When EU leaders meet today to sign off a €540 billion package of economic aid for the Covid-19 stricken continent, they will be aware that the farm and food sector should be high on the priority list.
In this regard, Irish Agriculture Minister Michael Creed must be commended for his role in leading a 27- member state response to an eye-openingly poor performance last week by the EU Commissioner for Agriculture, Janusz Wojciechowski.
The industry was understandably shocked by last week’s announcement by Commissioner Wojciechowski that there was no extra money for intervening in markets, in order to help farmers and the food industry.
The EU spends about one third of its budget on ensuring an affordable supply of food, but the Commissioner said it has no funds left, even as a Depression-era recession threatens to devastate demand for food, in a market already completely disrupted by the lockdown.
The food industry will be affected as badly as any other sector by the grave risk to 59 million jobs in Europe, over 25% of EU jobs, in the form of reduced hours, temporary furloughing, or permanent job loss, predicted this week in a McKinsey report.
First to react to the suggestion of no EU funds to combat the threat to the sector was Minister Creed, and his officials, who succeeded in garnering the support of all 26 other farm ministers — a considerable achievement in view of how disunited the EU has been so far in its response to the pandemic.
It was while addressing the European Parliament’s Agriculture Committee that Commissioner Wojciechowski said there was no “sackful of money” he can dip into.
There was an understandably strong reaction from MEPs, including Ireland’s Mairead McGuinness, who said: “We see crisis and chaos on the markets. Coming to the Comagri and saying ’I have no money’ is simply not enough.”
Committee chairman Norbert Lins (Germany), told the Polish Commissioner: “Be brave and use your possibilities like PSA, you have our support”.
The Commissioner has been far from impressive, admitting that farmers are fighting for survival, but able only to come up with trivial aid measures, such as extending the deadline for applying for direct payments, reducing farm inspections, promising to deliver some farm payments a few weeks early in October, and allowing pandemic relief spending from rural development funds allocated in 2015, and not yet spent.
He said some €6 billion of rural development funds was uncommitted yet to rural projects by member states, and there was €17 billion, if committed but unspent funds were included.
It might be a big help for the Commissioner’s own country, Poland, with €3 billion uncommitted, but is just another trivial gesture for other member states.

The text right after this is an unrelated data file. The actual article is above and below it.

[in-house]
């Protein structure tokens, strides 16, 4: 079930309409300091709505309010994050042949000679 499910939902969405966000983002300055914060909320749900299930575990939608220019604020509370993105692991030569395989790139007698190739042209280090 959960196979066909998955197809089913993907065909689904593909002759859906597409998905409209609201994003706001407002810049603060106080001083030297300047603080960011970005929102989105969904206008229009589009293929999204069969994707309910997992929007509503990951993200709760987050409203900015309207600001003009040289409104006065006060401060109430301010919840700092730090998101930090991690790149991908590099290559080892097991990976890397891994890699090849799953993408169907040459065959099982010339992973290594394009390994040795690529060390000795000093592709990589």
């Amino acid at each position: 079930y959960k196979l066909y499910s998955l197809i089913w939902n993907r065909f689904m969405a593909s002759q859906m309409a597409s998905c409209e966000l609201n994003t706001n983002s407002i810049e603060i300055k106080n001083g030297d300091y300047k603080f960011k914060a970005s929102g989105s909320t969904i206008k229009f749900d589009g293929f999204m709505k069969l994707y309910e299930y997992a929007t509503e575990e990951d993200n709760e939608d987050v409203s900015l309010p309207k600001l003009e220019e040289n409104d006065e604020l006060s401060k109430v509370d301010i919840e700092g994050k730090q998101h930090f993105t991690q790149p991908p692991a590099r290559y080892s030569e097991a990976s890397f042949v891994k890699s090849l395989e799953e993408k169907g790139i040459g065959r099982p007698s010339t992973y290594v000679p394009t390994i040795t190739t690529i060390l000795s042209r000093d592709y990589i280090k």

Ironically, his European Parliament speech was such an eye-opener that it may have been just what was needed to galvanise EU political leaders in the sector.
It was quickly (compared to the usual EU snail’s pace of developments) followed by reports in Brussels of countries uniting to put pressure on the EU to better protect the food sectors, led by Irish officials collecting the signatures of 27 agriculture ministers.
This was confirmed last weekend by Minister Creed saying he had won the support of all 26 of his counterparts for a Joint Statement which was submitted to Commissioner Wojciechowski by Ireland on behalf of all member states.
It called on the Commission to facilitate measures such as aid for private storage, and exceptional aid for farmers, in the most affected sectors; and readiness to introduce further measures as necessary.
It called for a “continued strong and co-ordinated European response that demonstrates to all our citizens the vital role that European farmers and the wider agri-food sector have to play in the response to Covid-19, as well as the strength of the CAP in supporting food security, environmental protection, and vibrant rural areas”, and that demonstrates “the readiness of European farms to cope with the Covid-19 crisis as well as other present and future challenges, including climate change and biodiversity loss.”
The statement is in tune with the emerging feeling at the top in the EU that more needs to be done, faster, with European Council President Charles Michel this week voicing his regret that Europe’s way of working is “too slow”.
He admitted that it took “a few days” before member states shared the same diagnosis of the pandemic crisis, and a few more after they adopted decisions made at the first leaders’ teleconference on March 10.
He has warned that EU leaders today should agree on the broad strategy for spending the agreed Covid-19 economic aid package, rather than argue over how to finance it, an issue which has divided leaders since the pandemic struck.
He said the €540 billion economic aid package approved already by member states’ finance ministers and by EU institutions, is sufficient to cope with current needs, but he left the door open to adopting further economic measures if needed before the next EU seven-year budget kicks in, expected in January at the earliest (member states have been arguing over the seven-year budget since it as first proposed one year ago).
With €540 billion on the way, why did Agriculture Commissioner Wojciechowski warn of no extra money for intervening in markets, in order to help farmers and the food industry?
Maybe the feeling in the Commission is that the sector must bail itself out, while the money is spent in other needy areas. However, if that is so, European Council President Charles Michel looks like a powerful ally for food and agriculture.
In the context of the seven-year budget, he said this week that the EU’s Green Pact and Digital Agenda are important, but he also picked out cohesion priorities and the Common Agricultural Policy as priorities, saying it will be important, more than ever, to invest in solidarity, cohesion and agriculture, in order to guarantee convergence and European sovereignty.